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D1319_10 (15)

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Ensure that the silica gel is tightly packed in the column and charger section (up to the appropriate level), which includes the appropriate amount of dyed gel (3 millimeters to 5 millimeters) added to an approximately half-full separator section, prior to the start of sample analysis. See Note 3 for specific guidance. One way to prepare the column for analysis is to freely suspend the column from a loose-fitting clamp placed immediately below the pressuring gas connection of the charger section. While vibrating the column along its entire length, add small increments of silica gel through a glass funnel into the charger section until the separator section is half full. Stop the vibrator and add a 3 millimeter to 5 millimeter layer of dyed gel. Start the vibrator and vibrate the column while adding additional silica gel. Continue to add silica gel until the tightly packed gel extends approximately 75 millimeters into the charger section. Wipe the length of the column with a damp cloth while vibrating the column. This aids in packing the column by removing static electricity. Vibrate the column after filling is completed for at least 4 minutes. More than one column can be prepared simultaneously by mounting several on a frame or rack to which an electric vibrator is attached. Attach the filled column to the apparatus assembly in the darkened room or area, and when a permanently mounted meter rule is used, fasten the lower end of the column to the fixed rule. For samples that would meet volatility conditions of Group 2 or less of Test Method D86, chill the sample and a hypodermic syringe to less than 4ÂșC. Draw 0.75 milliliters, plus or minus 0.03 milliliters, of sample into the syringe and inject the sample approximately 30 millimeters below the surface of the gel in the charger section. Fill the charger section to the spherical joint with isopropyl alcohol. Connect the column to the gas manifold and apply 14 kilopascals plus or minus 2 kilopascals gas pressure for 2.5 minutes plus or minus 0.5 minutes to move the liquid front down the column. Increase the pressure to 34 kilopascals plus or minus 2 kilopascals, gauge for another 2.5 minutes plus or minus 0.5 minutes and then adjust the pressure required to give a transit time of about one hour. Usually a gas pressure of 28 kilopascals to 69 kilopascals gauge is needed for gasoline-type samples and 69 kilopascals to 103 kilopascals gauge for jet fuels. The pressure required will depend on the tightness of packing the gel and the molecular weight of the sample. A transit time of one hour is optimal; however, high-molecular weight samples may require longer transit time. After the red, alcohol-aromatic boundary has advanced approximately 350 millimeters into the analyzer section, make a set of readings by quickly marking the boundary of each hydrocarbon zone observed in ultraviolet light in the following sequence. (Warning Direct exposure to ultraviolet light can be harmful, and operators should avoid this as much as possible, particularly with regard to their eyes.) For the non-inflourescence saturate zone, mark the front of the charge and point where the yellow fluorescence first reaches its maximum intensity; for the upper end of the second, or olefin zone, mark the point where the first intense blue fluorescence occurs; finally, for the upper end of the third, or aromatic zone, mark the upper end of the first reddish or brown zone. Refer to Figure 3 as an aid in identifying the boundaries. With colorless distillates, the alcohol-aromatic boundary is clearly defined by a red ring of dye. However, impurities in cracked fuels often obscure this red ring and give a brown coloration, which varies in length, but which shall be counted as part of the aromatic zone, except that when no blue fluorescence is present, the brown or reddish rings shall be considered as part of the next distinguishable zone below it in the column. With some oxygenate blended fuel samples, another red band may appear several centimeters above the reddish or brown alcohol aromatic boundary (see Figure 4 of the written standard) and shall be ignored. Avoid touching the column with the hands while marking the zones. If the boundaries have been marked off with index clips, record the measurements. The first maximum intense yellow fluorescence is defined to be the center of the lowest intense yellow fluorescent band. When the sample has advanced at least another 50 millimeters down the column, make a second set of readings by marking the zones in reverse order as described in Section 10.5 of the written standard so as to minimize errors due to the advancement of boundary positions during readings. If the marking has been made with a glass writing pencil, two colors can be used to mark off each set of measurements and the distances measured at the end of the test with the analyzer section lying horizontally on the bench top. If the boundaries have been marked off with index clips, record the measurements. Erroneous results can be caused by improper packing of the gel or incomplete elution of hydrocarbons by the alcohol. With precision bore columns, incomplete elution can be detected from the total length of the several zones, which must be at least 500 millimeters for a satisfactory analysis. With standard wall tubing, this criterion of total sample length is not strictly applicable because the inside diameter of the analyzer section is not the same in all columns. For information regarding the cleaning process of precision bore columns, reference section 10.8 of the written standard.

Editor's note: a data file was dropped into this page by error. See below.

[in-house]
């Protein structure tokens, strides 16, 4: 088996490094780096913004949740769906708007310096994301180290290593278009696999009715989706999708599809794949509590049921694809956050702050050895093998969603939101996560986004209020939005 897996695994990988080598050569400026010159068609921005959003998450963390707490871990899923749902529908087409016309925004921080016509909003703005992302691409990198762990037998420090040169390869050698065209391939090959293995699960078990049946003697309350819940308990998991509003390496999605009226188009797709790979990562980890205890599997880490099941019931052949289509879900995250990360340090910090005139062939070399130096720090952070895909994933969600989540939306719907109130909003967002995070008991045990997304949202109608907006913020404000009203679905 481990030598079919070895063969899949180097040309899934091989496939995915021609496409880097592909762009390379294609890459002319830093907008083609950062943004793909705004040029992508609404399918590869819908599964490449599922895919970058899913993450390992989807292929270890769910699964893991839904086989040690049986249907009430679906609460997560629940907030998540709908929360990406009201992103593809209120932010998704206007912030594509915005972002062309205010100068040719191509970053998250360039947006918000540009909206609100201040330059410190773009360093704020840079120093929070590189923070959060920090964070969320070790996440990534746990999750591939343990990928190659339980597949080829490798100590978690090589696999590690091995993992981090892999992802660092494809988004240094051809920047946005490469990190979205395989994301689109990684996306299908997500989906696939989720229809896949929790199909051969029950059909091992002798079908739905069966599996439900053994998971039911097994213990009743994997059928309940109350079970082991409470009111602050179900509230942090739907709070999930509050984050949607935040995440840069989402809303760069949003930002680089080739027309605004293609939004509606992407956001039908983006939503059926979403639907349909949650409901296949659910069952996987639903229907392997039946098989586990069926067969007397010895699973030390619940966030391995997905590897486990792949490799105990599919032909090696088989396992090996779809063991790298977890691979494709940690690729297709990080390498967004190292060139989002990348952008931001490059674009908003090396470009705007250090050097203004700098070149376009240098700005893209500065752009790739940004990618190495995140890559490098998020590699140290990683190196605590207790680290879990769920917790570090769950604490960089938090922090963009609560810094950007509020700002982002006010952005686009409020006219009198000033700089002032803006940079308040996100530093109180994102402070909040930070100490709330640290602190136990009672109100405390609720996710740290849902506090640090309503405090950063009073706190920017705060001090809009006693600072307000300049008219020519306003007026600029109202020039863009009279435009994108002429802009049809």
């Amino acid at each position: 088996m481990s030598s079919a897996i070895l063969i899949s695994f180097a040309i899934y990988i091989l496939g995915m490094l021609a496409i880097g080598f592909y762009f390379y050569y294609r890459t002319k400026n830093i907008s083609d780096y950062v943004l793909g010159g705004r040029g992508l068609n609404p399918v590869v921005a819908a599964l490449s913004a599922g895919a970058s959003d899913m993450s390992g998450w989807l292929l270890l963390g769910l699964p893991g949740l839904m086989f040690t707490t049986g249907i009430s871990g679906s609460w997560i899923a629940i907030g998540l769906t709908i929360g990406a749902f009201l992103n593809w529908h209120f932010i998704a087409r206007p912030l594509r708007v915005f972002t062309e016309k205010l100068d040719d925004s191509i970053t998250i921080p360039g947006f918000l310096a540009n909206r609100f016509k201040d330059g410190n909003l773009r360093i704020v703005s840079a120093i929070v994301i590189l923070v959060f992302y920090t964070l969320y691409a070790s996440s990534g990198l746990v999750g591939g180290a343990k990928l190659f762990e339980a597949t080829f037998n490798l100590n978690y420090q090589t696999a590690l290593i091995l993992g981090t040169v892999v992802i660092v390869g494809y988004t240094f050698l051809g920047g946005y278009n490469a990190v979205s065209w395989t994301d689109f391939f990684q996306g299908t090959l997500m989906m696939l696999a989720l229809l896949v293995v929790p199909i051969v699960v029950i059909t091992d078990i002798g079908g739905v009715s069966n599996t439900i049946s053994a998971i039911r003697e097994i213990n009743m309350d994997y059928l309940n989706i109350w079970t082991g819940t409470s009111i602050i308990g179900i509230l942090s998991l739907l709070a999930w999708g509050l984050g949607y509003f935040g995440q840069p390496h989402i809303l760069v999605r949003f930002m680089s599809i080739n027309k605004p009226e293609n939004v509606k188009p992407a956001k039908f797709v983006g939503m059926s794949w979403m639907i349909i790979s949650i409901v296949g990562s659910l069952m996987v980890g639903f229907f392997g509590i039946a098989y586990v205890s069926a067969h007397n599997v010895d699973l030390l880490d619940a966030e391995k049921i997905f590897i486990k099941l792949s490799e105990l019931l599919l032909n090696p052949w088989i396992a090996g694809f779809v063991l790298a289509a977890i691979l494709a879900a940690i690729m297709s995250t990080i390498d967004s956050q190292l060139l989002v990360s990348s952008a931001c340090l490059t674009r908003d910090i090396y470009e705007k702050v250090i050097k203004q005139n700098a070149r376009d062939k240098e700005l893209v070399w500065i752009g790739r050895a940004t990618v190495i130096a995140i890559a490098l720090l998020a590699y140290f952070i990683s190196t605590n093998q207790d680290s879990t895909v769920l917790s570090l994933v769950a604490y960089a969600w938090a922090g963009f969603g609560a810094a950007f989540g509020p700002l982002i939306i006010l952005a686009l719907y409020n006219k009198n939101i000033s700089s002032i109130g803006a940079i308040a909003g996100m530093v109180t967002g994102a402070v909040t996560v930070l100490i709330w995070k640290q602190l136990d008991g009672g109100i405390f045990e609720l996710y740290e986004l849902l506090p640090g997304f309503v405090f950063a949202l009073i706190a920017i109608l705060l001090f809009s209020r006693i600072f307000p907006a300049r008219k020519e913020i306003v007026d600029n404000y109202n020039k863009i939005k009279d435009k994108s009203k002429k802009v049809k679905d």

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Duration: 6 minutes and 33 seconds
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Posted by: abuckmaster on Aug 23, 2018

D1319_10 (15)

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